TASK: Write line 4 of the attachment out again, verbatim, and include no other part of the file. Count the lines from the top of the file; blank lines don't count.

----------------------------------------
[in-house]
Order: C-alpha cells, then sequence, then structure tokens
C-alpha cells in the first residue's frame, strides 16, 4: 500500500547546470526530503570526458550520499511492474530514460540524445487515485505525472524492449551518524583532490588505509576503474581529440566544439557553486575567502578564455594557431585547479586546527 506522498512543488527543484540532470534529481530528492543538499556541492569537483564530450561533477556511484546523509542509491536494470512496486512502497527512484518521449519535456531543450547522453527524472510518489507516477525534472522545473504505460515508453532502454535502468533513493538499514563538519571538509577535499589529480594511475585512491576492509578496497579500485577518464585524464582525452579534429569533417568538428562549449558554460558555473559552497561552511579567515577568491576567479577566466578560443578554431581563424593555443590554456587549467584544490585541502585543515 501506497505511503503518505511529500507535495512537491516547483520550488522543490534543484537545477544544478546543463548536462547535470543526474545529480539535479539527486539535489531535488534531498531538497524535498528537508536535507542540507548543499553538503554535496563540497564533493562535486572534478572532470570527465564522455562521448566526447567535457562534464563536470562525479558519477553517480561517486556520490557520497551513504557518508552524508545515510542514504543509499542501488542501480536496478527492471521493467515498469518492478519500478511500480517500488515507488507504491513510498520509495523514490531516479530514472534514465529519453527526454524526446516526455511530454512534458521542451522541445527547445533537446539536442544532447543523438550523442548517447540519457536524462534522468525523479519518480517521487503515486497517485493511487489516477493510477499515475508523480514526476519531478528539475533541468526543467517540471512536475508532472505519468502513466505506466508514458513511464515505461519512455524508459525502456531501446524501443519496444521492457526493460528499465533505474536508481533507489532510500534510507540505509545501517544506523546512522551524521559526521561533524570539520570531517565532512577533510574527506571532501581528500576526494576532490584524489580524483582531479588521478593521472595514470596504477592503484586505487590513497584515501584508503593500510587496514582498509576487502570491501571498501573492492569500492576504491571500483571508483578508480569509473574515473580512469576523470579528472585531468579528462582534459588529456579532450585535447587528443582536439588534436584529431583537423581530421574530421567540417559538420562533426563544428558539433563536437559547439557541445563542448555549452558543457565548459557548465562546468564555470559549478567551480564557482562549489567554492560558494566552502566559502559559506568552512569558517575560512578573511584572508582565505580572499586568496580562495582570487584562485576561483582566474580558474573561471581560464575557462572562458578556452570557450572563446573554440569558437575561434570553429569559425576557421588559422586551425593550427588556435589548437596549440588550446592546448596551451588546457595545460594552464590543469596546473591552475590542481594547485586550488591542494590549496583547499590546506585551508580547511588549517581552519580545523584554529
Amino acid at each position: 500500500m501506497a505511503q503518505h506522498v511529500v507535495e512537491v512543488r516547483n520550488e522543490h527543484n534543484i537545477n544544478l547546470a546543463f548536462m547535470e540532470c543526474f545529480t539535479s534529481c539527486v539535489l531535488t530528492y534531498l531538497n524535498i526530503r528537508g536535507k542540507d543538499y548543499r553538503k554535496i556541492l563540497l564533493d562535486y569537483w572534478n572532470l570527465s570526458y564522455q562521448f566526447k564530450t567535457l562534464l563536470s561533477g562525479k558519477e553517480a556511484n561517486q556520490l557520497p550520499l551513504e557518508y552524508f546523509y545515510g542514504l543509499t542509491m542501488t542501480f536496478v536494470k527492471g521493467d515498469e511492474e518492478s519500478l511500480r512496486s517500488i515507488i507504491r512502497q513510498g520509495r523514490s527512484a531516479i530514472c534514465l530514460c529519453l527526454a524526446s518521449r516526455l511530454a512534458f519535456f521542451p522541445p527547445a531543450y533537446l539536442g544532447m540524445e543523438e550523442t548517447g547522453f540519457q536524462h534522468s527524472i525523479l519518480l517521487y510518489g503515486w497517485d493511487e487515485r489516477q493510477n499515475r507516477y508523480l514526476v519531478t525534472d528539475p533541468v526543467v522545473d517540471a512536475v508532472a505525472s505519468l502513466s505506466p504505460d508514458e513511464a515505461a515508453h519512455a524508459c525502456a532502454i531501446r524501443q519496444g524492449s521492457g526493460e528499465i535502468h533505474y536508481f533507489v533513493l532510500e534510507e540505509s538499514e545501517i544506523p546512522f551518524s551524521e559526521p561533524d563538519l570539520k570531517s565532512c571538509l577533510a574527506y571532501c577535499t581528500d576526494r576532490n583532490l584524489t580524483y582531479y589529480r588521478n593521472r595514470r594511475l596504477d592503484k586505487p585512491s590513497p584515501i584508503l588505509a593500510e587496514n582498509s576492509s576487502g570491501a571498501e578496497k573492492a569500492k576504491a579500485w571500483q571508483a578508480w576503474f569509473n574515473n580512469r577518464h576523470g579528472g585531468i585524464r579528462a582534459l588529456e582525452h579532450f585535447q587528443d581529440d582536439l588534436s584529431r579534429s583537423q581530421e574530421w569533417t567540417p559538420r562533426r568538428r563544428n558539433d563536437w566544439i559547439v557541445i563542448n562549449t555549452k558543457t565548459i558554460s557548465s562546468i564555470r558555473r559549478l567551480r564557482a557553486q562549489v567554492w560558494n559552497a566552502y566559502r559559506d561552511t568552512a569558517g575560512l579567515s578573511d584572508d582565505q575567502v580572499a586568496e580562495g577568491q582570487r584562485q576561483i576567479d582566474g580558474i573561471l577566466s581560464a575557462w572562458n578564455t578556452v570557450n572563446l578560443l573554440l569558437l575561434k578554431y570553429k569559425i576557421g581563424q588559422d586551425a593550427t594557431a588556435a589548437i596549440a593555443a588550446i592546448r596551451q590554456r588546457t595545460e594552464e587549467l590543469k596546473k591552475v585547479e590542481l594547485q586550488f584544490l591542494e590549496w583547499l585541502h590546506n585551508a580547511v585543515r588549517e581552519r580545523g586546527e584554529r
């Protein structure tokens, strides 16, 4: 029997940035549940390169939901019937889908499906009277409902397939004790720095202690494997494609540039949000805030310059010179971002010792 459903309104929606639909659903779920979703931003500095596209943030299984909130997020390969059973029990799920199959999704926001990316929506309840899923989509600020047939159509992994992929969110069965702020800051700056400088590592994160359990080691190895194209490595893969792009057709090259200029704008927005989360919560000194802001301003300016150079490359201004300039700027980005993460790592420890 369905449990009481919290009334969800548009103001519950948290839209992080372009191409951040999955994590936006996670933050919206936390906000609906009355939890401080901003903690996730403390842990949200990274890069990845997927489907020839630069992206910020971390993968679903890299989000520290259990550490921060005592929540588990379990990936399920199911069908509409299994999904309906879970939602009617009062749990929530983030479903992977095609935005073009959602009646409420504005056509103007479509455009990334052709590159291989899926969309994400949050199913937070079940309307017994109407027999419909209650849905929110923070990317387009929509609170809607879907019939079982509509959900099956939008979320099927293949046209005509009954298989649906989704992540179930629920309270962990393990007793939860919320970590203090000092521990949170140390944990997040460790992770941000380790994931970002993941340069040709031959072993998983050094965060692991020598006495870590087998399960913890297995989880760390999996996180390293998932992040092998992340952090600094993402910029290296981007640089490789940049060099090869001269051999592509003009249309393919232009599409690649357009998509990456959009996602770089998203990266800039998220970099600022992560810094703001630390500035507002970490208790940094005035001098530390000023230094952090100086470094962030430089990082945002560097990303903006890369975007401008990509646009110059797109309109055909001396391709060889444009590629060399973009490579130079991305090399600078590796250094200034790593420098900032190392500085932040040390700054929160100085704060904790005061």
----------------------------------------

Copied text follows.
Amino acid at each position: 500500500m501506497a505511503q503518505h506522498v511529500v507535495e512537491v512543488r516547483n520550488e522543490h527543484n534543484i537545477n544544478l547546470a546543463f548536462m547535470e540532470c543526474f545529480t539535479s534529481c539527486v539535489l531535488t530528492y534531498l531538497n524535498i526530503r528537508g536535507k542540507d543538499y548543499r553538503k554535496i556541492l563540497l564533493d562535486y569537483w572534478n572532470l570527465s570526458y564522455q562521448f566526447k564530450t567535457l562534464l563536470s561533477g562525479k558519477e553517480a556511484n561517486q556520490l557520497p550520499l551513504e557518508y552524508f546523509y545515510g542514504l543509499t542509491m542501488t542501480f536496478v536494470k527492471g521493467d515498469e511492474e518492478s519500478l511500480r512496486s517500488i515507488i507504491r512502497q513510498g520509495r523514490s527512484a531516479i530514472c534514465l530514460c529519453l527526454a524526446s518521449r516526455l511530454a512534458f519535456f521542451p522541445p527547445a531543450y533537446l539536442g544532447m540524445e543523438e550523442t548517447g547522453f540519457q536524462h534522468s527524472i525523479l519518480l517521487y510518489g503515486w497517485d493511487e487515485r489516477q493510477n499515475r507516477y508523480l514526476v519531478t525534472d528539475p533541468v526543467v522545473d517540471a512536475v508532472a505525472s505519468l502513466s505506466p504505460d508514458e513511464a515505461a515508453h519512455a524508459c525502456a532502454i531501446r524501443q519496444g524492449s521492457g526493460e528499465i535502468h533505474y536508481f533507489v533513493l532510500e534510507e540505509s538499514e545501517i544506523p546512522f551518524s551524521e559526521p561533524d563538519l570539520k570531517s565532512c571538509l577533510a574527506y571532501c577535499t581528500d576526494r576532490n583532490l584524489t580524483y582531479y589529480r588521478n593521472r595514470r594511475l596504477d592503484k586505487p585512491s590513497p584515501i584508503l588505509a593500510e587496514n582498509s576492509s576487502g570491501a571498501e578496497k573492492a569500492k576504491a579500485w571500483q571508483a578508480w576503474f569509473n574515473n580512469r577518464h576523470g579528472g585531468i585524464r579528462a582534459l588529456e582525452h579532450f585535447q587528443d581529440d582536439l588534436s584529431r579534429s583537423q581530421e574530421w569533417t567540417p559538420r562533426r568538428r563544428n558539433d563536437w566544439i559547439v557541445i563542448n562549449t555549452k558543457t565548459i558554460s557548465s562546468i564555470r558555473r559549478l567551480r564557482a557553486q562549489v567554492w560558494n559552497a566552502y566559502r559559506d561552511t568552512a569558517g575560512l579567515s578573511d584572508d582565505q575567502v580572499a586568496e580562495g577568491q582570487r584562485q576561483i576567479d582566474g580558474i573561471l577566466s581560464a575557462w572562458n578564455t578556452v570557450n572563446l578560443l573554440l569558437l575561434k578554431y570553429k569559425i576557421g581563424q588559422d586551425a593550427t594557431a588556435a589548437i596549440a593555443a588550446i592546448r596551451q590554456r588546457t595545460e594552464e587549467l590543469k596546473k591552475v585547479e590542481l594547485q586550488f584544490l591542494e590549496w583547499l585541502h590546506n585551508a580547511v585543515r588549517e581552519r580545523g586546527e584554529r